If you feel you’re not getting what was promised under the agreement, review all of the terms of the contract. If the party with which you entered into the contract fails to fulfill their obligations, you can deem the contract void and refuse to honor its existing terms.

The other party has breached its “fiduciary duty.”  This breach is somewhat different than breach of contract and has to do more with trusted individuals (managers and business managers come to mind).  People in a position of trust and/or those who handle your finances owe certain duties to you and your band.  These relationships rely on good faith and require that the fiduciary acts solely in your best interest and free of any self-dealing, conflicts of interest, or other abuse of the principal for personal advantage.

It is simply not “working out.”  As time goes by, circumstances change and there will be plenty of reasons to want to change management, labels or band members.  If there are no technical or other legally valid reasons to split from your contract, that doesn’t mean you’re bound forever.  If both parties agree to end a contract, you can sign a termination of contract, which will alleviate your duties under the agreement.  You can also try to renegotiate the contract – again, this takes the consent of both parties, but can be seen as a middle ground.  Finally, you can choose to pay the person off in exchange for termination of the contract.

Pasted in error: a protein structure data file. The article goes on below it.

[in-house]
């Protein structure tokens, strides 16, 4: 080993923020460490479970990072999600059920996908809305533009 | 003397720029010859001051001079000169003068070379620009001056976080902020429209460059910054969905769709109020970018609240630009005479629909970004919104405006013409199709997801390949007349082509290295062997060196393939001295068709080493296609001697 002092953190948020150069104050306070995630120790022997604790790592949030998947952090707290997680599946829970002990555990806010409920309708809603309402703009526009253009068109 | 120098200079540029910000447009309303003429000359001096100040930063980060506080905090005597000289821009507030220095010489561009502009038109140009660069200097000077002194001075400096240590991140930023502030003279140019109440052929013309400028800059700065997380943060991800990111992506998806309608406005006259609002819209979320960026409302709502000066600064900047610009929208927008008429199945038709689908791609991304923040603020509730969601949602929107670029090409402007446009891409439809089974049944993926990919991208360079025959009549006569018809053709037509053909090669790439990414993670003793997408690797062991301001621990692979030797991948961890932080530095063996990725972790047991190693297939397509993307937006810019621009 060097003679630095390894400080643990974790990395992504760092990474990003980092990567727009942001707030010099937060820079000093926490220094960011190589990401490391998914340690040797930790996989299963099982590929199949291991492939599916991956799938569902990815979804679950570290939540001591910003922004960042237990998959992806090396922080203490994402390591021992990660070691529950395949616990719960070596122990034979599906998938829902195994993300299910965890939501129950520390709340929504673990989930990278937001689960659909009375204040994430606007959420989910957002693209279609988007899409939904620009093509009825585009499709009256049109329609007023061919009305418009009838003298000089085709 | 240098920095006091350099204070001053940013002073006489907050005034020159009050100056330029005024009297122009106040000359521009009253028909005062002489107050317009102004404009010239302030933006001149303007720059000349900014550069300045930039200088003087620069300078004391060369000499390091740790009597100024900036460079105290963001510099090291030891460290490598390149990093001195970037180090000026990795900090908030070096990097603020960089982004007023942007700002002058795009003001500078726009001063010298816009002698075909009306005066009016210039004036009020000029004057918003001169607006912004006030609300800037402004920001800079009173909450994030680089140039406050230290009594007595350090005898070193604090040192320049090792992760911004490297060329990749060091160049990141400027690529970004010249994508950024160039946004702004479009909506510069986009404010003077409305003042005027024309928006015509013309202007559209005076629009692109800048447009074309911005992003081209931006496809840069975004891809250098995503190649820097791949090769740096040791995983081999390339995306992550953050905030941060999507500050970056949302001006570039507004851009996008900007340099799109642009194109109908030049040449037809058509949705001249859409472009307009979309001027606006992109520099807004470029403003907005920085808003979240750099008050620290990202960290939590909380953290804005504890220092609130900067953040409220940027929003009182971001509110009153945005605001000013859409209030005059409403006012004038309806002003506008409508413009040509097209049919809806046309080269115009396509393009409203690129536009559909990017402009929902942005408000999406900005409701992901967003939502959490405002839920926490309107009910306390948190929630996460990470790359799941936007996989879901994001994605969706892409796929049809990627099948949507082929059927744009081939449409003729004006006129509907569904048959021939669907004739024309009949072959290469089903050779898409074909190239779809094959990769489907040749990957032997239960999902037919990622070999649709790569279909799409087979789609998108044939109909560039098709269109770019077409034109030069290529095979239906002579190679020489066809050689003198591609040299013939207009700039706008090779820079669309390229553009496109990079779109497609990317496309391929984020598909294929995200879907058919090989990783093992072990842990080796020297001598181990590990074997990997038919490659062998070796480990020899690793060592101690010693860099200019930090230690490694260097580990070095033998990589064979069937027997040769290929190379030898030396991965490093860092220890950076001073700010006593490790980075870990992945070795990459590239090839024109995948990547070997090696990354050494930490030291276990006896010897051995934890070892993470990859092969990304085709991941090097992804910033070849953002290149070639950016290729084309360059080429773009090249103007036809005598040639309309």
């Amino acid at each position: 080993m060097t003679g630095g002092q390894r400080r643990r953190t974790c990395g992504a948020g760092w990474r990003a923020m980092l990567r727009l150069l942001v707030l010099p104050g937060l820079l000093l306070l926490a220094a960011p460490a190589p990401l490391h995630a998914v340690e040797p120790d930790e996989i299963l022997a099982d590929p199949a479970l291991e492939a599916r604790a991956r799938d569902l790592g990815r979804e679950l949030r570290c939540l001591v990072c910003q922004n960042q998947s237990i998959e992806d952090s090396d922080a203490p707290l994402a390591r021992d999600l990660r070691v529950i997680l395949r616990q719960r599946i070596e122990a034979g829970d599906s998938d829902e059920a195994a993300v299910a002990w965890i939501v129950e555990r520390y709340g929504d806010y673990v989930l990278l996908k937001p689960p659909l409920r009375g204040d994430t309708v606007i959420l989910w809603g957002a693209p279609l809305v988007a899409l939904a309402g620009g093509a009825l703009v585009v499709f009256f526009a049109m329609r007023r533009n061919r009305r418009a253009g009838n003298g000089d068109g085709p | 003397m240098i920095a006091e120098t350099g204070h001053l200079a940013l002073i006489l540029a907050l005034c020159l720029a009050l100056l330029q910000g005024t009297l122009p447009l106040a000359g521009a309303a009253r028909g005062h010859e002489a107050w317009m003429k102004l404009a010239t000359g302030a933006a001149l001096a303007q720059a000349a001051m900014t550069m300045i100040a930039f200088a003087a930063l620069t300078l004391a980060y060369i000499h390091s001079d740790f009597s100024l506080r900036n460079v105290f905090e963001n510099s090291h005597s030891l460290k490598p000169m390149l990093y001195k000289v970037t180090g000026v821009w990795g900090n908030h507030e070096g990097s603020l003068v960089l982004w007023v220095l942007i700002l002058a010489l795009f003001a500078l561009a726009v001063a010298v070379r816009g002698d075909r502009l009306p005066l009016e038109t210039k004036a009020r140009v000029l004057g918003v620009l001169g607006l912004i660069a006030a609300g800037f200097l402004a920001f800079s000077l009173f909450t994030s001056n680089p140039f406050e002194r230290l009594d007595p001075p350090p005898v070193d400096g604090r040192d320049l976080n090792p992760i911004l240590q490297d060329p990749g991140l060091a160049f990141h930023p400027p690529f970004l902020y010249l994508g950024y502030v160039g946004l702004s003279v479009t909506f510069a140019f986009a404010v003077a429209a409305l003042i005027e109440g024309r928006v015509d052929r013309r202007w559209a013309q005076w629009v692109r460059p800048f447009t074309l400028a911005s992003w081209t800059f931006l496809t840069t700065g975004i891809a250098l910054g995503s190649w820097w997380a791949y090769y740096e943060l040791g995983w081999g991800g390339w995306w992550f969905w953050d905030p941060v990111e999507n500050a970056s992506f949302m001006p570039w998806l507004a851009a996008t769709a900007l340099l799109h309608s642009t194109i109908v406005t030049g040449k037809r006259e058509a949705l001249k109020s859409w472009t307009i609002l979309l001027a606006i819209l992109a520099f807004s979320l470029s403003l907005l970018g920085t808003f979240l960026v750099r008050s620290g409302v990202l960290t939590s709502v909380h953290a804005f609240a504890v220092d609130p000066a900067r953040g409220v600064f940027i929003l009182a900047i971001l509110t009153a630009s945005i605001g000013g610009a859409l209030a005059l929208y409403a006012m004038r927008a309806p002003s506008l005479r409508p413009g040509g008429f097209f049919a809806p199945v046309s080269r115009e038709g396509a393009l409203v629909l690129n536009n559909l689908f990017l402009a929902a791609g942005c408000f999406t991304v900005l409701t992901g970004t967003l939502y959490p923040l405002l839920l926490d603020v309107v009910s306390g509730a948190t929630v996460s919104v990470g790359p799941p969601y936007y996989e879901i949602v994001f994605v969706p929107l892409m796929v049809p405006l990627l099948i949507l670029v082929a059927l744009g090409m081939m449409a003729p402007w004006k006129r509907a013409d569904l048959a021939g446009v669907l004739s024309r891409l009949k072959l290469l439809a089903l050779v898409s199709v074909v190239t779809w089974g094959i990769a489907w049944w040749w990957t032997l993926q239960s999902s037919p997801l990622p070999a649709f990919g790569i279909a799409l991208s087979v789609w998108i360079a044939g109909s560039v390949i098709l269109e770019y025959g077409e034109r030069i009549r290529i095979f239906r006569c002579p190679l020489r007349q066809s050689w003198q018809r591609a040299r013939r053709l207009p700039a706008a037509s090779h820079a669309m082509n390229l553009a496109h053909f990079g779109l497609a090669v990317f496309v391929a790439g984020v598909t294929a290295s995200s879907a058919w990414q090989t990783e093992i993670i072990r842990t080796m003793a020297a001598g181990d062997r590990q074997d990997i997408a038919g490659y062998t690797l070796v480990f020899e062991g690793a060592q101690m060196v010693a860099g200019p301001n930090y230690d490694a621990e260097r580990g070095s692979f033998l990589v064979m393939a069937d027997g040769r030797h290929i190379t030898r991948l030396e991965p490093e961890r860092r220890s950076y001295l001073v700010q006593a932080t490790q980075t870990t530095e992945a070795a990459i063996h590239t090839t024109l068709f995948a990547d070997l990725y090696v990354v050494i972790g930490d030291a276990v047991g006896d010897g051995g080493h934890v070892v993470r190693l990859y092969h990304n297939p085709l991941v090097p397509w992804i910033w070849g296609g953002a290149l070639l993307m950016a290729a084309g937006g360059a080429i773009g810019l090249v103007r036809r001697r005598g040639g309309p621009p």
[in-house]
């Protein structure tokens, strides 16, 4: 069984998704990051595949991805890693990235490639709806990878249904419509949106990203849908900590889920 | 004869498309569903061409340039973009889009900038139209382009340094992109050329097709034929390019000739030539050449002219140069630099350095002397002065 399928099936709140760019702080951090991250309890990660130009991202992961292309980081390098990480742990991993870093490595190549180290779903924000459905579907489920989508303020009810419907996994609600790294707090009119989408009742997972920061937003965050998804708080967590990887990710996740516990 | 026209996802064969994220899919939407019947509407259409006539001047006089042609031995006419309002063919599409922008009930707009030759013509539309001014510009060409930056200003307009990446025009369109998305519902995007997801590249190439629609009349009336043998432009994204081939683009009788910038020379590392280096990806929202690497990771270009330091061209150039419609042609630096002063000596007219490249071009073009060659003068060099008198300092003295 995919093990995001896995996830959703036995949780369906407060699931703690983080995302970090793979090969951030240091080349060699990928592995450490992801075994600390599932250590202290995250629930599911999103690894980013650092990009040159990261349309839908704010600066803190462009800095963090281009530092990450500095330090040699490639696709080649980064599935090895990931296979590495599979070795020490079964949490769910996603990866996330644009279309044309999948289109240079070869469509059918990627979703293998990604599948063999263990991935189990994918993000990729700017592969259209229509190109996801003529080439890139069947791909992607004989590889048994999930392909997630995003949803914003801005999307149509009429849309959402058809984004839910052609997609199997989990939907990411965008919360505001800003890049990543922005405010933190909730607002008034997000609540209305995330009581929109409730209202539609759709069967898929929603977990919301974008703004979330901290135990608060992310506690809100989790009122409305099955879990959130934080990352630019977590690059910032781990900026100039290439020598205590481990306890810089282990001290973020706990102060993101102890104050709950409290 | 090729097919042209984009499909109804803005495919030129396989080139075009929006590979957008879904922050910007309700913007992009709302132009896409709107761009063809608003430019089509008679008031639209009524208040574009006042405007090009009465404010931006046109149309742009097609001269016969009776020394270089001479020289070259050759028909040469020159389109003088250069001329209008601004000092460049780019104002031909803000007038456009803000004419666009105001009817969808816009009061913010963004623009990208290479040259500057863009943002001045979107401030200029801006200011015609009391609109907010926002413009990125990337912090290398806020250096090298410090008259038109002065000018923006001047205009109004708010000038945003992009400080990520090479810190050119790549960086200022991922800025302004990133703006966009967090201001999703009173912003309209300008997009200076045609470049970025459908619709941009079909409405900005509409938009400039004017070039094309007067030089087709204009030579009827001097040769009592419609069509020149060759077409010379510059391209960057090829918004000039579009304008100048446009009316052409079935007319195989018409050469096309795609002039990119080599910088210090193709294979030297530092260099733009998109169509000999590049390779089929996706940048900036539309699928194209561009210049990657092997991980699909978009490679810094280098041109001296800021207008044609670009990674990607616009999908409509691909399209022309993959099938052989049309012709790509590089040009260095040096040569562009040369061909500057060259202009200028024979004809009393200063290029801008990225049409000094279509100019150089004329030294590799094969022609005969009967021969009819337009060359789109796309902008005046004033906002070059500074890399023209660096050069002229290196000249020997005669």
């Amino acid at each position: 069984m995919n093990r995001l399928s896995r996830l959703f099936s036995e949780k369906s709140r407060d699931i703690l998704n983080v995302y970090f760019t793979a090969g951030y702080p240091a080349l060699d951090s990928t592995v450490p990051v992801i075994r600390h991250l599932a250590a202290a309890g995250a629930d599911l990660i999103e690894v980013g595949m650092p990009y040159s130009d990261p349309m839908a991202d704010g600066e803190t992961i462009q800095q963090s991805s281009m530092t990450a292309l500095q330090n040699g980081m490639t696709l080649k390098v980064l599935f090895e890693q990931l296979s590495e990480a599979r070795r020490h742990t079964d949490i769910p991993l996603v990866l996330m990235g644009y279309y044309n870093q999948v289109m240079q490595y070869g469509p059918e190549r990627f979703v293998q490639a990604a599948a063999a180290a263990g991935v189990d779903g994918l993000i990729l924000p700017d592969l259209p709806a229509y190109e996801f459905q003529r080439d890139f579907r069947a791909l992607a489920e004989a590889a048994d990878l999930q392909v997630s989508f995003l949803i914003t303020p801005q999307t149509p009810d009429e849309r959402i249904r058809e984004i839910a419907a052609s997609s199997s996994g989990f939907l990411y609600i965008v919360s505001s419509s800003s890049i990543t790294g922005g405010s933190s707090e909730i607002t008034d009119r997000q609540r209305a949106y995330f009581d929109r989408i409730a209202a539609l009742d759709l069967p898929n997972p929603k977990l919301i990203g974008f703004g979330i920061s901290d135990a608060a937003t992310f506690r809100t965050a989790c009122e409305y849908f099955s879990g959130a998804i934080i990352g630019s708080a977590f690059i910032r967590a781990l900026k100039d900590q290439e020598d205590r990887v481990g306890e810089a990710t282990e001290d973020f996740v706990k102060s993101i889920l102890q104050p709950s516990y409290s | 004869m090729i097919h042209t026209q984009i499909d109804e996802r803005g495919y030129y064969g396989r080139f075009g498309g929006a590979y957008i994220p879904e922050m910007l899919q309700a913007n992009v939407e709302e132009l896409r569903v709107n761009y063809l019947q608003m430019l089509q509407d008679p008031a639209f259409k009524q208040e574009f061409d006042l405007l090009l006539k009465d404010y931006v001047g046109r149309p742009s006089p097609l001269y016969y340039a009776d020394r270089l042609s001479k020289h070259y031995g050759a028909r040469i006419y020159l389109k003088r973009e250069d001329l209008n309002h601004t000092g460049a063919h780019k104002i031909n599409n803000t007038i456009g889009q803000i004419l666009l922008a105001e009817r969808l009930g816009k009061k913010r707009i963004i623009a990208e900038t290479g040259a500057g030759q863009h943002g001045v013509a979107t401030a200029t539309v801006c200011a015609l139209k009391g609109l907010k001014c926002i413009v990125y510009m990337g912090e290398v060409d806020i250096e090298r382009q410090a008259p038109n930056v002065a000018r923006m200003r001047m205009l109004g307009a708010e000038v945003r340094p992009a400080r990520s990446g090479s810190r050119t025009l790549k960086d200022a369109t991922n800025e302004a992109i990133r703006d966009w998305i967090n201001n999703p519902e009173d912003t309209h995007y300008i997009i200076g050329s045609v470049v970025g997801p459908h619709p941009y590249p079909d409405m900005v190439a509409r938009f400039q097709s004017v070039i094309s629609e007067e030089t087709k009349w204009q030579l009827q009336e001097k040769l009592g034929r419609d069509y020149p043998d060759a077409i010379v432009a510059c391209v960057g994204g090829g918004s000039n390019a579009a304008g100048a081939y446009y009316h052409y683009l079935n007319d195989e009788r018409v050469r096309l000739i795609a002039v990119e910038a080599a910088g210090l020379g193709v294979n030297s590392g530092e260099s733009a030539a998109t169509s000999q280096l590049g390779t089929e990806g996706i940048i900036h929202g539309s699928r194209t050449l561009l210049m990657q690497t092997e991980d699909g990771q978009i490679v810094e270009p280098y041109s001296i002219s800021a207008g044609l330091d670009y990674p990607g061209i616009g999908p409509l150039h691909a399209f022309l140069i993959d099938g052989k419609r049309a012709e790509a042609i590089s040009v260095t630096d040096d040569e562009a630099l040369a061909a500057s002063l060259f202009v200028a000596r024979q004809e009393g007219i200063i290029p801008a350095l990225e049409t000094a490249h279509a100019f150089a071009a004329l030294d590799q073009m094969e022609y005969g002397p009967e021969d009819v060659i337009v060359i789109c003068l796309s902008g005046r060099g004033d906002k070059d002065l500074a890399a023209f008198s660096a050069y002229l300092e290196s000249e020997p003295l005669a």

If you find yourself in any of these situations, it can be beneficial to first write a position statement or demand letter detailing your circumstances and the reasons you feel entitled to your request.  This can often be the first step in resolving your issues.  If you have questions or want to make sure it’s done correctly – hire a lawyer who has experience in contracts and the music industry.

Adam Barnosky is a Boston-based attorney and writer. For music industry news, entertainment law updates, or to suggest an upcoming Legal Pad topic, find him on Twitter @adambarnosky.

Disclaimer: The information contained in this column is general legal information only. Consult your attorney for all specific considerations.

Like this? Share this!

Leave a Reply

Your email address will not be published. Required fields are marked *